One very reliable red flag on online dating sites: People who list the age range of people they’ll date as significantly younger or significantly older, but not overlapping with their own. This is, unsurprisingly, pretty strongly gendered: There are tons of men who are, say, 36, and list their dating age range from 20 – 35, or women who are 28 and list their dating age range from 29 – 44. If you really won’t date someone your own age (or a few years older or younger), ask yourself what’s going on when you, a 35-year-old grown-ass man, feel like you would have more in common with a woman who just reached legal drinking age than with a woman two years your senior, who is much more likely to be in a similar place career- and experience-wise.
And why do you, a 23-year-old, want to date someone who could technically be your father if 16 & Pregnant had existed in the 70s? My point is, check yourself. And also realize that while relationships with large age differences can of course be happy and successful, there is usually something wrong with a person who refuses to engage romantically with anyone in their peer group, and instead seeks out a relationship that will involve serious differences in experience and power. Don’t be the guy who every girl is like, “There’s something wrong with that guy.”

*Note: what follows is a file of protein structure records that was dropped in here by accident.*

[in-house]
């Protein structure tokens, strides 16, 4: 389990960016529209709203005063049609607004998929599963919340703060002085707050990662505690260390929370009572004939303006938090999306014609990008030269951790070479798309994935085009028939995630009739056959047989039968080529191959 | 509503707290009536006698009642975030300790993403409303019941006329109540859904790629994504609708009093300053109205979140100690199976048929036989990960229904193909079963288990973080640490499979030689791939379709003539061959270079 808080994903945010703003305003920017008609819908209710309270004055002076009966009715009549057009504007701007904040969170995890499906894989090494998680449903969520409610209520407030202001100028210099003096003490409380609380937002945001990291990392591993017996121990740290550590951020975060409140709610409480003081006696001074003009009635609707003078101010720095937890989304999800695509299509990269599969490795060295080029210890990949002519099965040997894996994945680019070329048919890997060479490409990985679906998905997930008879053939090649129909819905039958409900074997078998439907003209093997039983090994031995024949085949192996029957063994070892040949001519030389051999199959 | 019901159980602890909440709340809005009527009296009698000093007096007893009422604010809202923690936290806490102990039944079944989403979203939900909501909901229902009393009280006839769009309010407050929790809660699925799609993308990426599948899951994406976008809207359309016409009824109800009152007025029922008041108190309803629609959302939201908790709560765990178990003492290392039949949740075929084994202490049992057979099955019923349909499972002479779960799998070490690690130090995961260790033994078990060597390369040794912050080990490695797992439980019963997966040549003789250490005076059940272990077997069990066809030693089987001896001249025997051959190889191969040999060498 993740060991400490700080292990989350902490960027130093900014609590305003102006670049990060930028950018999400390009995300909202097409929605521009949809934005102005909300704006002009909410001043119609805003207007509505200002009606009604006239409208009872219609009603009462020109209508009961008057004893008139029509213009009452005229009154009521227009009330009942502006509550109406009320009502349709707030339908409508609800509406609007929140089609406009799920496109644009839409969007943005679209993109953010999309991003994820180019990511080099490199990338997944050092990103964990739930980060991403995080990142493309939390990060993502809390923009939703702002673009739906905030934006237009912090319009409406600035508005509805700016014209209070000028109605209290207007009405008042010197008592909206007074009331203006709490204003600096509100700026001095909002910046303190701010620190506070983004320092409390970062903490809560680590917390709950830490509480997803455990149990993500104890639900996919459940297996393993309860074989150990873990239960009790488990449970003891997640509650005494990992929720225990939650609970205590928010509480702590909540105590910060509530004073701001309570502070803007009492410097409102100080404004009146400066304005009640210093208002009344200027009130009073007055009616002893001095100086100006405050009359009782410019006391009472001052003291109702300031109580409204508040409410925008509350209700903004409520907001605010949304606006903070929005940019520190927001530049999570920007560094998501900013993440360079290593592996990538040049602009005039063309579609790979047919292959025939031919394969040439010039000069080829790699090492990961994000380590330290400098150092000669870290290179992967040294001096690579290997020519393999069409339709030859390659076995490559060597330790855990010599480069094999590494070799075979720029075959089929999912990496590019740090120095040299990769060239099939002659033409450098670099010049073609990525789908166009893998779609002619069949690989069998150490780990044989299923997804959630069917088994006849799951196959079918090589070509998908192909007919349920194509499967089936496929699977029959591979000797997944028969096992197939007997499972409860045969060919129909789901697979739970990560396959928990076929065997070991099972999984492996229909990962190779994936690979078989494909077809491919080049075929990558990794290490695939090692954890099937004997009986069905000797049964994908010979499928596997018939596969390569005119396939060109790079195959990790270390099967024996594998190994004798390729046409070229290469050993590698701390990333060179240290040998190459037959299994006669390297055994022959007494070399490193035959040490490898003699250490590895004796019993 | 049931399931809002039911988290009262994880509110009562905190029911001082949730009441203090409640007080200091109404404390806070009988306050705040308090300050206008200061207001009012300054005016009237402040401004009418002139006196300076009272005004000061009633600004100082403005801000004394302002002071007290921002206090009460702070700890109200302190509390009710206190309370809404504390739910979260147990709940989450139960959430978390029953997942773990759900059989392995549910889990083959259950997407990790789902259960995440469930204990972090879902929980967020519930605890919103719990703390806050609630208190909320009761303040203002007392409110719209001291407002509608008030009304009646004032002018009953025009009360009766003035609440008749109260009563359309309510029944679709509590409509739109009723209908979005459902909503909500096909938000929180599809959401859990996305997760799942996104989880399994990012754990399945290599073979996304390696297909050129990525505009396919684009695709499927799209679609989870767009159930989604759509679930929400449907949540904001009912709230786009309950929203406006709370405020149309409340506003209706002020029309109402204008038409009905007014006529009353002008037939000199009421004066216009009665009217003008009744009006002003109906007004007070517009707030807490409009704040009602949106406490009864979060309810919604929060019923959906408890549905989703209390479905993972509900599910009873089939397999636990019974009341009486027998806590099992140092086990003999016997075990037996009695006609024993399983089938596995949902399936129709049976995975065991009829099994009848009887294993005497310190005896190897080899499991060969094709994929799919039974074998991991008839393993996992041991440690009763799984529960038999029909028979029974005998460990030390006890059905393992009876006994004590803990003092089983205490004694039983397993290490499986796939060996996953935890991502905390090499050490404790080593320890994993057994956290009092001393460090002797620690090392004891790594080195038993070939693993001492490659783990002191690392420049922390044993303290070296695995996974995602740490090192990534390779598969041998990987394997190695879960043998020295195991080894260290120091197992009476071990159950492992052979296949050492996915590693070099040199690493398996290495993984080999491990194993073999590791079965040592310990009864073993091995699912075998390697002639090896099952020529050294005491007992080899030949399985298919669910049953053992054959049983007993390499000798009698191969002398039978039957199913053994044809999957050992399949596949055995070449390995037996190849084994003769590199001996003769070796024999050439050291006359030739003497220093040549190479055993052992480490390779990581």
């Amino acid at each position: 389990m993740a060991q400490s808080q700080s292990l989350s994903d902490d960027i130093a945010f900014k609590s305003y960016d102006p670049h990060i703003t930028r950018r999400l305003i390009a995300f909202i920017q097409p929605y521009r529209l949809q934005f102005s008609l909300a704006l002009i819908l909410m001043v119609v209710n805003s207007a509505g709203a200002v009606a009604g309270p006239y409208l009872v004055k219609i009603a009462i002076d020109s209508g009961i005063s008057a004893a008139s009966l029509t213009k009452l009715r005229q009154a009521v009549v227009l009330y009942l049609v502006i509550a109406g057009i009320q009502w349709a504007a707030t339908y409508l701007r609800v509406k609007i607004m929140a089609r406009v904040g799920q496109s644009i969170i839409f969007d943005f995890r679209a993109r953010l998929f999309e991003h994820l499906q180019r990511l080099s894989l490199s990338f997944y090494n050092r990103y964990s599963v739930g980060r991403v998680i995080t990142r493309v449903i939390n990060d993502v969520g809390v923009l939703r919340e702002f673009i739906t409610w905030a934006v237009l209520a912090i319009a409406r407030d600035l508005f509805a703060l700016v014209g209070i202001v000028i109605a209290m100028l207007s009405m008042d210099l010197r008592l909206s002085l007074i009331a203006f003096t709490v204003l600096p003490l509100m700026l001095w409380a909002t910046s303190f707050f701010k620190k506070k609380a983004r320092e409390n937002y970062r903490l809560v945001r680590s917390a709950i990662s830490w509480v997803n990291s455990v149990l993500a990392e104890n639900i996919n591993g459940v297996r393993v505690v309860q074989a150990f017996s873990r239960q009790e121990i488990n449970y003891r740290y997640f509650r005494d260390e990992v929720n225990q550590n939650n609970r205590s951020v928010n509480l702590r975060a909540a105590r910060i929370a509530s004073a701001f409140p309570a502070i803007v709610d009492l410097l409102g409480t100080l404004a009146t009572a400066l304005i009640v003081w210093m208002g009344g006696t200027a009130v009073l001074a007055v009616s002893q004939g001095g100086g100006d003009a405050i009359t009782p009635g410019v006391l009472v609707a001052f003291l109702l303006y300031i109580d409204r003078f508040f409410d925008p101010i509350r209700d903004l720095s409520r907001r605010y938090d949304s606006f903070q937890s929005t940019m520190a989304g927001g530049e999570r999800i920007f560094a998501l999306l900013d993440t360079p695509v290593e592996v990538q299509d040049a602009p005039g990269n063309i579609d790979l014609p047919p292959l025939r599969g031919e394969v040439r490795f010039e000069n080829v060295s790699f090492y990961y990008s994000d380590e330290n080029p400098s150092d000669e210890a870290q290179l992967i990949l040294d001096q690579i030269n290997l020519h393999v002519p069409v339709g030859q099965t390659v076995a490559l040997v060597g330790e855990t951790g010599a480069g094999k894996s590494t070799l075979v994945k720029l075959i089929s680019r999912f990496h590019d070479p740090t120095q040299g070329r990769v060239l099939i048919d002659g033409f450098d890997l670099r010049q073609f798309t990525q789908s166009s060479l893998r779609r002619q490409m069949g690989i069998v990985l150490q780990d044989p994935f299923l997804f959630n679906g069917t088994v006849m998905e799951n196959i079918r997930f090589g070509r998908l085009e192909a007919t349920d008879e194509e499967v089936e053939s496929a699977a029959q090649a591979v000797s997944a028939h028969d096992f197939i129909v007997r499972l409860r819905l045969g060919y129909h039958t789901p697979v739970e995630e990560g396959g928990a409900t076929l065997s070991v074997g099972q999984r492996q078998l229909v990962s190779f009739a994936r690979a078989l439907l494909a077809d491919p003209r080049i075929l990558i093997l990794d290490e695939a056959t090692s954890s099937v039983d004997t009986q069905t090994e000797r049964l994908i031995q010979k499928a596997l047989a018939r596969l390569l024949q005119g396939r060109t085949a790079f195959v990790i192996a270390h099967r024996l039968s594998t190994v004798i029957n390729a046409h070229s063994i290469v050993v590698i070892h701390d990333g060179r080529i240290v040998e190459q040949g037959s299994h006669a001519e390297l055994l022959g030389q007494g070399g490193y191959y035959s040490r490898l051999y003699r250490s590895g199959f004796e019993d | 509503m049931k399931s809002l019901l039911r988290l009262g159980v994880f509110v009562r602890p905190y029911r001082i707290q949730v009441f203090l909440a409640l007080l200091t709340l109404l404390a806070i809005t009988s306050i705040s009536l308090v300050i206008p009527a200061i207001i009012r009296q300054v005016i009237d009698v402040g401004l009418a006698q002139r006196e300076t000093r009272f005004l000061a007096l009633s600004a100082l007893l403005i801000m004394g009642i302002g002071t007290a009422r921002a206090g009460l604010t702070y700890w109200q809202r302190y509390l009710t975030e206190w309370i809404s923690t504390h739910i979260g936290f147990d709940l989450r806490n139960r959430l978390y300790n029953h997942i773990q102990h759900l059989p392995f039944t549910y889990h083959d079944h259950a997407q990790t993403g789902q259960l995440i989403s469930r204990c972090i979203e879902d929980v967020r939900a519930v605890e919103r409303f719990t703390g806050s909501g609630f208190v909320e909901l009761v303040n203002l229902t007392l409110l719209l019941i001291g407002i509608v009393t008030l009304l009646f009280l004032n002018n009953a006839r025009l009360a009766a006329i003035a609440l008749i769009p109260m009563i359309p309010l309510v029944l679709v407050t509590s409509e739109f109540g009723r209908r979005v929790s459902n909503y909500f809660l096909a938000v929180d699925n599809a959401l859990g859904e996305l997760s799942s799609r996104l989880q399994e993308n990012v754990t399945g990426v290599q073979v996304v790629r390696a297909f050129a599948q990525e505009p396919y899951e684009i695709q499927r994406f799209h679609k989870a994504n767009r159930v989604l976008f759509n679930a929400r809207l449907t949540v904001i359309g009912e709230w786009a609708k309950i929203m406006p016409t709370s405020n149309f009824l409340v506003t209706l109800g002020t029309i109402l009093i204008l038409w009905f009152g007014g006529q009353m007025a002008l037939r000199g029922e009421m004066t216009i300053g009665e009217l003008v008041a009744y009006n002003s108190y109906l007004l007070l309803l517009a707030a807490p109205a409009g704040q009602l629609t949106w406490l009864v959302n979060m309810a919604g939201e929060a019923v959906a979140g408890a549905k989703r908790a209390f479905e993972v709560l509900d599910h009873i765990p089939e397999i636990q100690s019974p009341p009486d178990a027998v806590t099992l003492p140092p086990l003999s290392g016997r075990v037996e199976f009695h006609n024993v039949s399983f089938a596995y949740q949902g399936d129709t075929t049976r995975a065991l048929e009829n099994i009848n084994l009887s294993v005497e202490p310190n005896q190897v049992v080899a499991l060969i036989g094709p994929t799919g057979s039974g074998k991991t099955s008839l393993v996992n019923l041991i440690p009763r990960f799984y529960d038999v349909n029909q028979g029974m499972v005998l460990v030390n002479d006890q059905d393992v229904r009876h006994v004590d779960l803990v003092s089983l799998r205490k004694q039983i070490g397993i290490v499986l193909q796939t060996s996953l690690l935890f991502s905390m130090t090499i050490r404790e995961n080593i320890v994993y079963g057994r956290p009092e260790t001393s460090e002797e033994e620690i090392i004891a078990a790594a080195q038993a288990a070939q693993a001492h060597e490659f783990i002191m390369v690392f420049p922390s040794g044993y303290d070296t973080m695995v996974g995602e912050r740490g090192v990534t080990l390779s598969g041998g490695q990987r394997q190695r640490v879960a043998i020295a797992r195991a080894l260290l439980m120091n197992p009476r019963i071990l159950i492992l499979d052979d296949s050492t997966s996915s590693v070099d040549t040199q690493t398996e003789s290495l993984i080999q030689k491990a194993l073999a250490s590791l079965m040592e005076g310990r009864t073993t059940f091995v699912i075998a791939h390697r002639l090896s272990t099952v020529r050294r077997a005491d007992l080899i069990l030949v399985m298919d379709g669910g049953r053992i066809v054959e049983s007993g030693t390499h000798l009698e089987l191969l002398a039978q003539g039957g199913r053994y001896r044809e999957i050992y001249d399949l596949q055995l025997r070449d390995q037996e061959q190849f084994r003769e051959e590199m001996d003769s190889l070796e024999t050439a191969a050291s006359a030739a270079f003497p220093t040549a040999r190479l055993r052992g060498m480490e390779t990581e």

Yes, we’ve all been burned while dating, and we all have loooooong lists of things we don’t want in a partner. But turning your dating profile into a laundry list of complaints isn’t going to get you what you want; at best it’s going to make you sound like a whiny baby, and at worst it’s going to make you sound like a huge racist. Also not attractive: A list of insane demands. You sound like a bad Lifetime movie boyfriend, not a reasonably dateable person.
It may be true that your interests are 69, anal, ass, bikini babes, masturbating, porn, vaginas and the beach. But only one of those things should be listed on your internet dating profile. A bit of humorous honesty (you’re a literary snob who secretly liked the Twilight series; you’re a food blogger who once ate dog food as a kid) is a plus. Too-soon too-intense over-sharing honesty (you’re experimenting with a new anti-depressant and it’s not going so well; your last breakup was devastating and now you hate all men and can’t have sex without bursting into tears; you sometimes find yourself sexually aroused by water buffalo) is not. And while online dating can be a great way to meet folks who share your particular sexual preferences or fetishes, tread carefully and remember that your actual face is attached to the information you’re putting up. There’s nothing wrong with looking for a little naked fun, but keep in mind that your co-workers, neighbors and acquaintances also have access to the internet. And seriously consider whether you want to publicize your wheelchair fetish, your juggalo ex-boyfriend or the crimes you regularly commit.
Stick to these rules, be kinda funny, try not to be a cliché machine (you love to laugh and couldn’t live without your family and friends?! OMG ME TOO!) and your profile should be at least marginally acceptable (and hopefully won’t end up here for the wrong reasons).
If you’ve got your own online dating horror stories, drop them below, or submit them anonymously.
The A(n)nals of Online Dating is a weekly column about How We Date Now, from the proprietor of the website of the same name, showing off the best of the worst internet dating has to offer.
Illustration by Leslie Wood